hereditary angiopathy with nephropathy, aneurysms, and muscle cramps syndrome - caused by mutations in the COL4A1 gene

Mutations in the COL4A1 gene have been found to cause hereditary angiopathy with nephropathy, aneurysms, and muscle cramps (HANAC) syndrome, a third member of the group of conditions called COL4A1-related disorders. HANAC syndrome is characterized by weakened blood vessels in the brain and throughout the body, kidney disease, muscle cramps, and eye abnormalities. Most of the identified COL4A1 gene mutations that cause HANAC syndrome change one of the amino acids used to make the alpha1(IV) chain of type IV collagen. Specifically, the mutations replace the amino acid glycine with a different amino acid at one of various places in this collagen chain. The substitution of another amino acid for glycine in the alpha1(IV) chain prevents this chain from combining with other chains to form a complete type IV collagen molecule. This alteration in type IV collagen prevents protein networks from forming and basement membranes from developing properly. As a result, the tissues they support weaken, particularly in the eyes and kidneys. Fragile blood vessels and weakened basement membranes lead to the signs and symptoms of HANAC syndrome.

Where is the COL4A1 gene located?

Cytogenetic Location: 13q34

Molecular Location on chromosome 13: base pairs 110,148,962 to 110,307,148

The COL4A1 gene is located on the long (q) arm of chromosome 13 at position 34.

The COL4A1 gene is located on the long (q) arm of chromosome 13 at position 34.

More precisely, the COL4A1 gene is located from base pair 110,148,962 to base pair 110,307,148 on chromosome 13.

See How do geneticists indicate the location of a gene? (http://ghr.nlm.nih.gov/handbook/howgeneswork/genelocation) in the Handbook.

Where can I find additional information about COL4A1?

You and your healthcare professional may find the following resources about COL4A1 helpful.

You may also be interested in these resources, which are designed for genetics professionals and researchers.

What other names do people use for the COL4A1 gene or gene products?

  • arresten
  • CO4A1_HUMAN
  • COL4A1 NC1 domain
  • collagen alpha-1(IV) chain
  • collagen alpha-1(IV) chain preproprotein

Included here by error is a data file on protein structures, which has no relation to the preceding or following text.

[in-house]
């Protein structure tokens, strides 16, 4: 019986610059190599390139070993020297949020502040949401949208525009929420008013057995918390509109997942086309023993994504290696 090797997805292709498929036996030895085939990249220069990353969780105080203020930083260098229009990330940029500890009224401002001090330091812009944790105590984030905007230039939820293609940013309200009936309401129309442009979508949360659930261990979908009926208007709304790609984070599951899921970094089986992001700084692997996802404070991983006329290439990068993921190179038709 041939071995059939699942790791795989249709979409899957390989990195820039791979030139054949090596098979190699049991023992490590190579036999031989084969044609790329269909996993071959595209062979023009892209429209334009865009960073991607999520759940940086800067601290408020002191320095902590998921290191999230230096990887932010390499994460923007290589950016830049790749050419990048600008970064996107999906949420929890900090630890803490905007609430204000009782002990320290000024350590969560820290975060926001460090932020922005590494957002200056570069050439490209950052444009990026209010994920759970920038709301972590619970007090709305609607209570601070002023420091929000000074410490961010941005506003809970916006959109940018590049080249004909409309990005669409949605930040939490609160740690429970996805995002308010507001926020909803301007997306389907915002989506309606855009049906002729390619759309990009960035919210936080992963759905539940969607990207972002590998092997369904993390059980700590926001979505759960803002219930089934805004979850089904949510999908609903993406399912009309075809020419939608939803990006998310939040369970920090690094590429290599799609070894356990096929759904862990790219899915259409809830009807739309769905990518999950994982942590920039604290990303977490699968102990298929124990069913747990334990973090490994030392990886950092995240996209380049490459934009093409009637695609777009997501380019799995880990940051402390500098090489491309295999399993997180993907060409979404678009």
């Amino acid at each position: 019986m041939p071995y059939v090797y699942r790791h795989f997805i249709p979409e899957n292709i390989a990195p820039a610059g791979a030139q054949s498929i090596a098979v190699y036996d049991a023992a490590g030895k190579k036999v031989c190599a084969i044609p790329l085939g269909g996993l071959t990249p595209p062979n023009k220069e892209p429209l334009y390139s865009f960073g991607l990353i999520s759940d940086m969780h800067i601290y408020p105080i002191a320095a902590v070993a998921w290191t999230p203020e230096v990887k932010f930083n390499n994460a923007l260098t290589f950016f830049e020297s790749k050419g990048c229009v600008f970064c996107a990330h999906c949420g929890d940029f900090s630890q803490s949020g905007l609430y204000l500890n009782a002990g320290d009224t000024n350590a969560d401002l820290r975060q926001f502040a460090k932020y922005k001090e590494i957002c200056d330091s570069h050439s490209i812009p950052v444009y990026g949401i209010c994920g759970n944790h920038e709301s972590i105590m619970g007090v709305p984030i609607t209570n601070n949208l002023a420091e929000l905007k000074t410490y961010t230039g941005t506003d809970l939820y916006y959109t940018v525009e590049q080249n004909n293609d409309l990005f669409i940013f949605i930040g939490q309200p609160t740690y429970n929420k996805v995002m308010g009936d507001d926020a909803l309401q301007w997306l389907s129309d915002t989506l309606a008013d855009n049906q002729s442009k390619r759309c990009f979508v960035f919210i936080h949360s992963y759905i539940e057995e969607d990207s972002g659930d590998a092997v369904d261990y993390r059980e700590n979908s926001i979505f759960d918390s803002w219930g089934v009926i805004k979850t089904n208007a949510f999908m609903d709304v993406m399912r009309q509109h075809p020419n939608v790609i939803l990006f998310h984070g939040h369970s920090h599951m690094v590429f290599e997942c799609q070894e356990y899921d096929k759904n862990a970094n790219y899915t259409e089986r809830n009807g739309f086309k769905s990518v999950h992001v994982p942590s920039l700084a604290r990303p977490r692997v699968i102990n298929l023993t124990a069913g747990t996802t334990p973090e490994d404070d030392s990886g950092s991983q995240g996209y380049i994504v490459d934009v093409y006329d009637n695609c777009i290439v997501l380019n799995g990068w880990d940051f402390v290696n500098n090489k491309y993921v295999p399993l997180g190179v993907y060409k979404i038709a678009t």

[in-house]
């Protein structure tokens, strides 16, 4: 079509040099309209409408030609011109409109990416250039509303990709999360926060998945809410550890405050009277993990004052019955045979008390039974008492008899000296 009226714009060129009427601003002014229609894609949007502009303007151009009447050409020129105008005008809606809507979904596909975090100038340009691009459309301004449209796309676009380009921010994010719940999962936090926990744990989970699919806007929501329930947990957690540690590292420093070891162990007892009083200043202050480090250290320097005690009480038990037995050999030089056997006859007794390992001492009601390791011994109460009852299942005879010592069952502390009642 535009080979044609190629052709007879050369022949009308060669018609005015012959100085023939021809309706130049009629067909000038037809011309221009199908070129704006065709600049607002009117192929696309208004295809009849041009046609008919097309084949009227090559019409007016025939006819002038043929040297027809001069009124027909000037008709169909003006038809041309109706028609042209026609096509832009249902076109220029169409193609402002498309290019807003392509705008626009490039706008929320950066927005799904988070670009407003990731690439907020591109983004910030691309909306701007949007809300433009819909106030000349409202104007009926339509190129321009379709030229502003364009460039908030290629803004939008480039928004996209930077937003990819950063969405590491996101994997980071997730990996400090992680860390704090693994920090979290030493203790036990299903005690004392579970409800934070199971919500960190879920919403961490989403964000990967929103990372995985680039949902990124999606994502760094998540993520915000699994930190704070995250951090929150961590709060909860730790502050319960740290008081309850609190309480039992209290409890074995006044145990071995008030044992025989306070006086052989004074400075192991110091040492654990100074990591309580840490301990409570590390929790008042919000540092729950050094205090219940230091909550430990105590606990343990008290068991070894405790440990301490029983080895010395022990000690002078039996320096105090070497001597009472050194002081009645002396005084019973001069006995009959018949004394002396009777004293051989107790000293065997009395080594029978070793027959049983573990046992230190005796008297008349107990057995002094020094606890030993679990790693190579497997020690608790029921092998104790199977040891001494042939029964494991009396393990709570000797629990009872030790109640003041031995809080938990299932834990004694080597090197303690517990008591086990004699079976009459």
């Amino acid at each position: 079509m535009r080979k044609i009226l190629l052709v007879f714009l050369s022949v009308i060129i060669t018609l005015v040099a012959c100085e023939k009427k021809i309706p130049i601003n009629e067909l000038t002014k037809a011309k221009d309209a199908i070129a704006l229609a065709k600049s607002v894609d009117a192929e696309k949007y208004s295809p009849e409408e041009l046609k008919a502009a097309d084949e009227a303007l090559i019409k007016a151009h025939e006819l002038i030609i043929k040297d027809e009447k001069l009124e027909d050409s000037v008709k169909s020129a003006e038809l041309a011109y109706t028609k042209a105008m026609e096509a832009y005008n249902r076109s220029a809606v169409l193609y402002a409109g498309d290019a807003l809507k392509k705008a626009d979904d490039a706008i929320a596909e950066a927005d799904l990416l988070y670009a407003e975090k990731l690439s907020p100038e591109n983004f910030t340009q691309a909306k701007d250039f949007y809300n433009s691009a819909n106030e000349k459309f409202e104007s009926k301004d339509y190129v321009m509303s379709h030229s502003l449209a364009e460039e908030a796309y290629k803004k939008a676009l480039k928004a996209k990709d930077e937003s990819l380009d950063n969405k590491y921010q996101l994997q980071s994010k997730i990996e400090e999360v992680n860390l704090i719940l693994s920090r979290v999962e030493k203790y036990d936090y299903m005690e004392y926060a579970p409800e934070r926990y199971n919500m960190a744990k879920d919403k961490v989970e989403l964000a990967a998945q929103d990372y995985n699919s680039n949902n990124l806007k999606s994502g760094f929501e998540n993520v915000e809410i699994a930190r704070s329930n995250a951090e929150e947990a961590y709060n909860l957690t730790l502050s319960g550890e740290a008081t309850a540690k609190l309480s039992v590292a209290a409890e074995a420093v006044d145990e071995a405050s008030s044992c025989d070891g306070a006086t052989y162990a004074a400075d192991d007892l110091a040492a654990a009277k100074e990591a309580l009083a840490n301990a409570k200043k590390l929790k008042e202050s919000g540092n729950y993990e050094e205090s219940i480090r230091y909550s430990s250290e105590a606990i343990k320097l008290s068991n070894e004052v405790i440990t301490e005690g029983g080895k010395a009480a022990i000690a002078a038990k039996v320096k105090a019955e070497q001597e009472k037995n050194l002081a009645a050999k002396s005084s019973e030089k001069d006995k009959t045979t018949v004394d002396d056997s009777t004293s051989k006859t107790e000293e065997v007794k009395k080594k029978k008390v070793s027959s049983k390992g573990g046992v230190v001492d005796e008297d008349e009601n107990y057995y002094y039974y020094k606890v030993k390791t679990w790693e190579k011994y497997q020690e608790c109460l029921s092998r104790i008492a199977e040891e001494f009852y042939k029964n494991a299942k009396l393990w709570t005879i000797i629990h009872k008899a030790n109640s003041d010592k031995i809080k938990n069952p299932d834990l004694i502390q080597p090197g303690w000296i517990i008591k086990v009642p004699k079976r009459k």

• collagen IV, alpha-1 polypeptide
  • collagen of basement membrane, alpha-1 chain

See How are genetic conditions and genes named? (http://ghr.nlm.nih.gov/handbook/mutationsanddisorders/naming) in the Handbook.

What glossary definitions help with understanding COL4A1?

acids ; amino acid ; basement membrane ; basement membranes ; cell ; collagen ; cysts ; differentiation ; domain ; familial ; gene ; glycine ; hereditary ; kidney ; molecule ; nephropathy ; proliferation ; protein ; substitution ; syndrome ; vascular

You may find definitions for these and many other terms in the Genetics Home Reference Glossary (http://www.ghr.nlm.nih.gov/glossary).

References

  • Alamowitch S, Plaisier E, Favrole P, Prost C, Chen Z, Van Agtmael T, Marro B, Ronco P. Cerebrovascular disease related to COL4A1 mutations in HANAC syndrome. Neurology. 2009 Dec 1;73(22):1873-82. doi: 10.1212/WNL.0b013e3181c3fd12. (http://www.ncbi.nlm.nih.gov/pubmed/19949034?dopt=Abstract)
  • Breedveld G, de Coo IF, Lequin MH, Arts WF, Heutink P, Gould DB, John SW, Oostra B, Mancini GM. Novel mutations in three families confirm a major role of COL4A1 in hereditary porencephaly. J Med Genet. 2006 Jun;43(6):490-5. Epub 2005 Aug 17. (http://www.ncbi.nlm.nih.gov/pubmed/16107487?dopt=Abstract)
  • OMIM: COLLAGEN, TYPE IV, ALPHA-1 (http://omim.org/entry/120130)
  • Lanfranconi S, Markus HS. COL4A1 mutations as a monogenic cause of cerebral small vessel disease: a systematic review. Stroke. 2010 Aug;41(8):e513-8. doi: 10.1161/STROKEAHA.110.581918. Epub 2010 Jun 17. Review. (http://www.ncbi.nlm.nih.gov/pubmed/20558831?dopt=Abstract)
  • NCBI Gene (http://www.ncbi.nlm.nih.gov/gene/1282)
  • Vahedi K, Alamowitch S. Clinical spectrum of type IV collagen (COL4A1) mutations: a novel genetic multisystem disease. Curr Opin Neurol. 2011 Feb;24(1):63-8. doi: 10.1097/WCO.0b013e32834232c6. Review. (http://www.ncbi.nlm.nih.gov/pubmed/21157337?dopt=Abstract)

 

The resources on this site should not be used as a substitute for professional medical care or advice. Users seeking information about a personal genetic disease, syndrome, or condition should consult with a qualified healthcare professional. See How can I find a genetics professional in my area? (http://ghr.nlm.nih.gov/handbook/consult/findingprofessional) in the Handbook.

 
Reviewed: September 2011
Published: October 27, 2014